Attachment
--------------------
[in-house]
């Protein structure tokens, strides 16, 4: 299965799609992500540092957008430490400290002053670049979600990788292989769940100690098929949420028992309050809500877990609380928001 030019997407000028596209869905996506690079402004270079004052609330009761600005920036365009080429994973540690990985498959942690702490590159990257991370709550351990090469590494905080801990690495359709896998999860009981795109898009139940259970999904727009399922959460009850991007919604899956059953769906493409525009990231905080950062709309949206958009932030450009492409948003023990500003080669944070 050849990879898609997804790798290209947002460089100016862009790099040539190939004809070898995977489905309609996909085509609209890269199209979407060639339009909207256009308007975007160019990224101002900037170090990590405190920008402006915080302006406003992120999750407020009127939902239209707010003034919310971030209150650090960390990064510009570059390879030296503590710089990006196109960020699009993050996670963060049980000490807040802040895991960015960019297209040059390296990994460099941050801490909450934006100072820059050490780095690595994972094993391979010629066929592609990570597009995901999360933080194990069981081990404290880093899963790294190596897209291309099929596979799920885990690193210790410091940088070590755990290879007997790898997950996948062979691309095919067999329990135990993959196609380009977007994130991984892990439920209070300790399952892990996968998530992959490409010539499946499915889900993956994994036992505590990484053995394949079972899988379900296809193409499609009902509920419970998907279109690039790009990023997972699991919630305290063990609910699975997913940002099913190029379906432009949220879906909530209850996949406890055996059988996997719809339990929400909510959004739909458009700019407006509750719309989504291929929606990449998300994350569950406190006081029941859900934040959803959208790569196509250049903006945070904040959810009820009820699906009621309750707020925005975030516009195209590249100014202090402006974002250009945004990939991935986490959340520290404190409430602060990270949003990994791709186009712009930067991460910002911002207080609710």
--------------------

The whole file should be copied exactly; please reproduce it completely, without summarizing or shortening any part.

[in-house]
């Protein structure tokens, strides 16, 4: 299965799609992500540092957008430490400290002053670049979600990788292989769940100690098929949420028992309050809500877990609380928001 030019997407000028596209869905996506690079402004270079004052609330009761600005920036365009080429994973540690990985498959942690702490590159990257991370709550351990090469590494905080801990690495359709896998999860009981795109898009139940259970999904727009399922959460009850991007919604899956059953769906493409525009990231905080950062709309949206958009932030450009492409948003023990500003080669944070 050849990879898609997804790798290209947002460089100016862009790099040539190939004809070898995977489905309609996909085509609209890269199209979407060639339009909207256009308007975007160019990224101002900037170090990590405190920008402006915080302006406003992120999750407020009127939902239209707010003034919310971030209150650090960390990064510009570059390879030296503590710089990006196109960020699009993050996670963060049980000490807040802040895991960015960019297209040059390296990994460099941050801490909450934006100072820059050490780095690595994972094993391979010629066929592609990570597009995901999360933080194990069981081990404290880093899963790294190596897209291309099929596979799920885990690193210790410091940088070590755990290879007997790898997950996948062979691309095919067999329990135990993959196609380009977007994130991984892990439920209070300790399952892990996968998530992959490409010539499946499915889900993956994994036992505590990484053995394949079972899988379900296809193409499609009902509920419970998907279109690039790009990023997972699991919630305290063990609910699975997913940002099913190029379906432009949220879906909530209850996949406890055996059988996997719809339990929400909510959004739909458009700019407006509750719309989504291929929606990449998300994350569950406190006081029941859900934040959803959208790569196509250049903006945070904040959810009820009820699906009621309750707020925005975030516009195209590249100014202090402006974002250009945004990939991935986490959340520290404190409430602060990270949003990994791709186009712009930067991460910002911002207080609710």